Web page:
The Alfetta's last call
- Mattijs Diepraam, Felix Muelas
- 8W May 2001 issue
- 1946 GP des Nations - How the great Tazio came to ignore a black flag... and get away with it, by Leif Snellman/Mattijs Diepraam/Felix Muelas/'Uechtel'
- 1951 British GP - The day Ferrari became a legend, by Mattijs Diepraam
- Alberto Ascari - Cursed natural talent, by Mattijs Diepraam/Felix Muelas/Leif Snellman
- Milano - An 'original' design, by Felix Muelas
- Jean-Pierre Wimille - The uncrowned king of the forties, by Mattijs Diepraam
Alfa Romeo 159
XI Spanish GP (28 October 1951)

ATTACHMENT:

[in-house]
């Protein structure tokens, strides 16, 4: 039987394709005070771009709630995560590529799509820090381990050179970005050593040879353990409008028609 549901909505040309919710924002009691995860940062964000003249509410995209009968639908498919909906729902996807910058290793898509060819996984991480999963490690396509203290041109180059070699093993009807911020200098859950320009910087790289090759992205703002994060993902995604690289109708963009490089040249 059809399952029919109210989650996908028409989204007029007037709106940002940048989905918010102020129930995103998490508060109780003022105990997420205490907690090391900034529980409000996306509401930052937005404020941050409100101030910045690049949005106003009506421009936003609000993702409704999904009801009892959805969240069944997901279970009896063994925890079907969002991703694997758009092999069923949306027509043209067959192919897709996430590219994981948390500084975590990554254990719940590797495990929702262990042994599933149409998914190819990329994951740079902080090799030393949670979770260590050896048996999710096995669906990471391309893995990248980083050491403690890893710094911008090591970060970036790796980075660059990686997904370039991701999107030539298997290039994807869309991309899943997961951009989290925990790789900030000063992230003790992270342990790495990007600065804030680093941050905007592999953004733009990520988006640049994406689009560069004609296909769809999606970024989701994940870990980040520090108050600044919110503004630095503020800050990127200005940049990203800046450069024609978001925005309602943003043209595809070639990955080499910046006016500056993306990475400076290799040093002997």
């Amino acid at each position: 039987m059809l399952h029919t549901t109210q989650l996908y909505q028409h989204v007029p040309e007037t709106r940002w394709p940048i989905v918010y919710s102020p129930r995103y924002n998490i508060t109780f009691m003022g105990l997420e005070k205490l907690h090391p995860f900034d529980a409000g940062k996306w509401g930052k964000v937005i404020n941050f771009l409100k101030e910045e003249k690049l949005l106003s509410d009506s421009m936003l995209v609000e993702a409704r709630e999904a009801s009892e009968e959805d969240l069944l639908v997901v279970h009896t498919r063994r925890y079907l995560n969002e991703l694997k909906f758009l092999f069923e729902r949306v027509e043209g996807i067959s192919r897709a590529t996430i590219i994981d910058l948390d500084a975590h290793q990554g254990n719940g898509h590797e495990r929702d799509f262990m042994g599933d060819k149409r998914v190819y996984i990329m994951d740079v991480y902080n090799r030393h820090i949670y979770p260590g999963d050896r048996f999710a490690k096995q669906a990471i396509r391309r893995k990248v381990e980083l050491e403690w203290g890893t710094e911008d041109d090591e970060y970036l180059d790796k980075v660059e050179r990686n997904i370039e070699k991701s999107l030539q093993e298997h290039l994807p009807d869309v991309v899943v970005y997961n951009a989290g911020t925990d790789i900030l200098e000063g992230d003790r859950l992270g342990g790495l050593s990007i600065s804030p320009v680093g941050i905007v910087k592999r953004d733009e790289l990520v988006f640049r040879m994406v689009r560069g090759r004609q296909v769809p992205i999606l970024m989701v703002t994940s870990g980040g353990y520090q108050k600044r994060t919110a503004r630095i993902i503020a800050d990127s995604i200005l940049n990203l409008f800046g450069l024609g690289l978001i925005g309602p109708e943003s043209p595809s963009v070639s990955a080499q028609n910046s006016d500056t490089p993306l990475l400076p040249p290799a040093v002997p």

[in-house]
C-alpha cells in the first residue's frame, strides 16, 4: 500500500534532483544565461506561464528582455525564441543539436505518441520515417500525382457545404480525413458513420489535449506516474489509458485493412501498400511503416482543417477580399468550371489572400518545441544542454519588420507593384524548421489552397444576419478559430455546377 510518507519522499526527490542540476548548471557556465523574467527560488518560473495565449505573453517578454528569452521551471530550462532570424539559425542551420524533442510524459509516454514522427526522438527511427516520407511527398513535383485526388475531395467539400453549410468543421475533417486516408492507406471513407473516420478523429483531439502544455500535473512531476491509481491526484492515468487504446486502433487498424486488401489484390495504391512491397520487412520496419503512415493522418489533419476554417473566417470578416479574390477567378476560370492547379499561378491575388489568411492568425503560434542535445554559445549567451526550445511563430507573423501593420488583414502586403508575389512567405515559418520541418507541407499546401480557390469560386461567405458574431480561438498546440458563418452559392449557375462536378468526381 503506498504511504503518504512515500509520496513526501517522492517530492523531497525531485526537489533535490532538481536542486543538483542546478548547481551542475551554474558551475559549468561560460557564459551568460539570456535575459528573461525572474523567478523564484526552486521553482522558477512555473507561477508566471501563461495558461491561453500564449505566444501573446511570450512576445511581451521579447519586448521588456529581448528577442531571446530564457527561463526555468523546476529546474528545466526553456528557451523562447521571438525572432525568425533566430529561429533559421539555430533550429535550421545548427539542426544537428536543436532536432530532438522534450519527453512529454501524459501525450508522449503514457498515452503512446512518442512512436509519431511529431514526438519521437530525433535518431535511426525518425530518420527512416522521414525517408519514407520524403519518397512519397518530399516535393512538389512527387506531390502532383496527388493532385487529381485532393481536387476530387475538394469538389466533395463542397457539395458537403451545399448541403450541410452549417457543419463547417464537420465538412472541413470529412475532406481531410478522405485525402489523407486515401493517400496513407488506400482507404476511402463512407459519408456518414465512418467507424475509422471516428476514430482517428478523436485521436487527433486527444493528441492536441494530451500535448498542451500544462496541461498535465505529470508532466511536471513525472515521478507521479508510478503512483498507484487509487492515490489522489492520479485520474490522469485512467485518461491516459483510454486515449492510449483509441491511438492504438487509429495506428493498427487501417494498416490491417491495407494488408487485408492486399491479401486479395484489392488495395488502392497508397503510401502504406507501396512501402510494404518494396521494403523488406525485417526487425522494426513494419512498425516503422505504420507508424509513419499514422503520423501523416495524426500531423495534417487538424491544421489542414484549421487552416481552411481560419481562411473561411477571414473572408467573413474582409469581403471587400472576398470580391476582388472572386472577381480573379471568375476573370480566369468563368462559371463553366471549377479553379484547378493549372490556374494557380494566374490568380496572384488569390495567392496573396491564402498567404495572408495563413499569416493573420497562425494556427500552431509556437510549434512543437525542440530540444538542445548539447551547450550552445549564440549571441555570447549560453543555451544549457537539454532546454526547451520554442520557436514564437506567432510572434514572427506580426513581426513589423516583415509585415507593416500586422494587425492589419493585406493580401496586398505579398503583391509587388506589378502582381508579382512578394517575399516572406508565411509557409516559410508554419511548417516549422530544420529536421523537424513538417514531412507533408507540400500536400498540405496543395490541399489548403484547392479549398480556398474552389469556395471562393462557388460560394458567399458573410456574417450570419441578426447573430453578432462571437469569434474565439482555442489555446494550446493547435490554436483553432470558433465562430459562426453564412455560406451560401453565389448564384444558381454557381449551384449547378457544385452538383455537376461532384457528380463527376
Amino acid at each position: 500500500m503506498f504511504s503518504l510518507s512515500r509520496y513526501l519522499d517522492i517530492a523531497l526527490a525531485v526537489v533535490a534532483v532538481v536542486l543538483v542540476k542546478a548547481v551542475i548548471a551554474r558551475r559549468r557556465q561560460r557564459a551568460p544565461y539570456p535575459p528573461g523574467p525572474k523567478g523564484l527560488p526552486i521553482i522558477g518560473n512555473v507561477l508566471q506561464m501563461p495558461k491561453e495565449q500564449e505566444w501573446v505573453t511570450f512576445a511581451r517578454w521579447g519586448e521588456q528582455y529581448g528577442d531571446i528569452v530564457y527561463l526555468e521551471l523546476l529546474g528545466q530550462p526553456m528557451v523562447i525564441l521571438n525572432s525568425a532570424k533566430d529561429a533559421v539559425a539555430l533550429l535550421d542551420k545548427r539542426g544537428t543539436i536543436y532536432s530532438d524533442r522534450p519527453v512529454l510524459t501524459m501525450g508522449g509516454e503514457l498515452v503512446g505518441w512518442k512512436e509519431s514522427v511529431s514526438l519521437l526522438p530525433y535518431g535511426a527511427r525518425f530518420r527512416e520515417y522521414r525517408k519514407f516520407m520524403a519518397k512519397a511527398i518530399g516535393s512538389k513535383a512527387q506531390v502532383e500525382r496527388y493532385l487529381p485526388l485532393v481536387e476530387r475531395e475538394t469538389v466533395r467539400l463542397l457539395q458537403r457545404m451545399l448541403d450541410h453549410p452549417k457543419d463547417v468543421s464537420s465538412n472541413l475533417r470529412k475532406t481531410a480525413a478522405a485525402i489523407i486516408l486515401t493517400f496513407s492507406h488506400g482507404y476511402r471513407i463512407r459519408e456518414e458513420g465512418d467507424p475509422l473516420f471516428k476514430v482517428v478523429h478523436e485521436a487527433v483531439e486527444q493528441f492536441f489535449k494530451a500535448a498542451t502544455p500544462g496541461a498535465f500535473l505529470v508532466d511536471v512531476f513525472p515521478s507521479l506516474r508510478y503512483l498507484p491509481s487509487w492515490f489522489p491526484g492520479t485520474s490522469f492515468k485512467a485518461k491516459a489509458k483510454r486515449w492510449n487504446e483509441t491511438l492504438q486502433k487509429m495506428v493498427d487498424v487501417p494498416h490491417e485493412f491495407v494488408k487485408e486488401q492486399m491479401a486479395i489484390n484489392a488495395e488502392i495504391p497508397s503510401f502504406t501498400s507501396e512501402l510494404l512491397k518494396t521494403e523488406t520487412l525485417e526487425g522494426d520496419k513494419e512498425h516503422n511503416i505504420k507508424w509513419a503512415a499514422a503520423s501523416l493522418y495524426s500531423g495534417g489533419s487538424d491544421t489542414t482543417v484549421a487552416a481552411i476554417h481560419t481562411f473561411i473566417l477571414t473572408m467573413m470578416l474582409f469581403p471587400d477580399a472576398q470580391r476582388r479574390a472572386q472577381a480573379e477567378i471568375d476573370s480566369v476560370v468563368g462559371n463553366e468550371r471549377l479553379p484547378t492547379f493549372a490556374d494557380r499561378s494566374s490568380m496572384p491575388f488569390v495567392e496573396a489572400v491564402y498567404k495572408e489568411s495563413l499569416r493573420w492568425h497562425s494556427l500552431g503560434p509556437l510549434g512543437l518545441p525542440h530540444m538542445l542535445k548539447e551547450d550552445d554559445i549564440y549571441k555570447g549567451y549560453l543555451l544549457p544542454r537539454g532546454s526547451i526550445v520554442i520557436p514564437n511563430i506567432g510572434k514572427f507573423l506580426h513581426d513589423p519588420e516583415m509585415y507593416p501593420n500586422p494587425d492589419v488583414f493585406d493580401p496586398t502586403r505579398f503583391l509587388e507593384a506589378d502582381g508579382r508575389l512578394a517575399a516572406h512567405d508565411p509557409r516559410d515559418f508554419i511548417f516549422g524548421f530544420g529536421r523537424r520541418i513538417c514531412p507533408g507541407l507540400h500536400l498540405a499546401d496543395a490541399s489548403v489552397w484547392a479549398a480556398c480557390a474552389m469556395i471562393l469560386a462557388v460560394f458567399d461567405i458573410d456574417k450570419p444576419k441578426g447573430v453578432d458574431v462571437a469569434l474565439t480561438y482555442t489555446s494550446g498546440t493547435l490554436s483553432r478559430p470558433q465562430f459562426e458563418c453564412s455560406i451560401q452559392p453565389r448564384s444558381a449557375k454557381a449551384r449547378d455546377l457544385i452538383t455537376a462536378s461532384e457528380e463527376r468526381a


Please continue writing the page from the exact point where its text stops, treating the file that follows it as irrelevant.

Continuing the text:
The Alfetta's last call… Having won the race and the championship with a thirteen-year old car stretched to its utter limits, Alfa Romeo rightfully decided to call it quits. The move effectively eliminated the continuation of Formula 1 as the Grand Prix formula, as the organizers of most Grande Épreuve events scrambled to announce that for 1952 their races would be run to Formula 2. This happened after the world motorsport authority had declared that the running top formula would continue for another two years before being replaced by the 2.5-litre unsupercharged and 0.75-litre supercharged concept of 1954-1960. With Alfa withdrawing after its all-out attempt to defend its 1950 title - which included building four brand-new chassis - there was no-one that could take on the thriving Ferrari team, the only team to have built a car specifically to the F1 regulations instead running the ancient voiturettes such as the Talbots or the Maseratis. That is, a competitive car. Of course there was the BRM. But when that proved uncompetitive - or even unable to show up at times - the escape route to F2 was swiftly taken. There was no manufacturer that would be interested to build a new car for just two more years.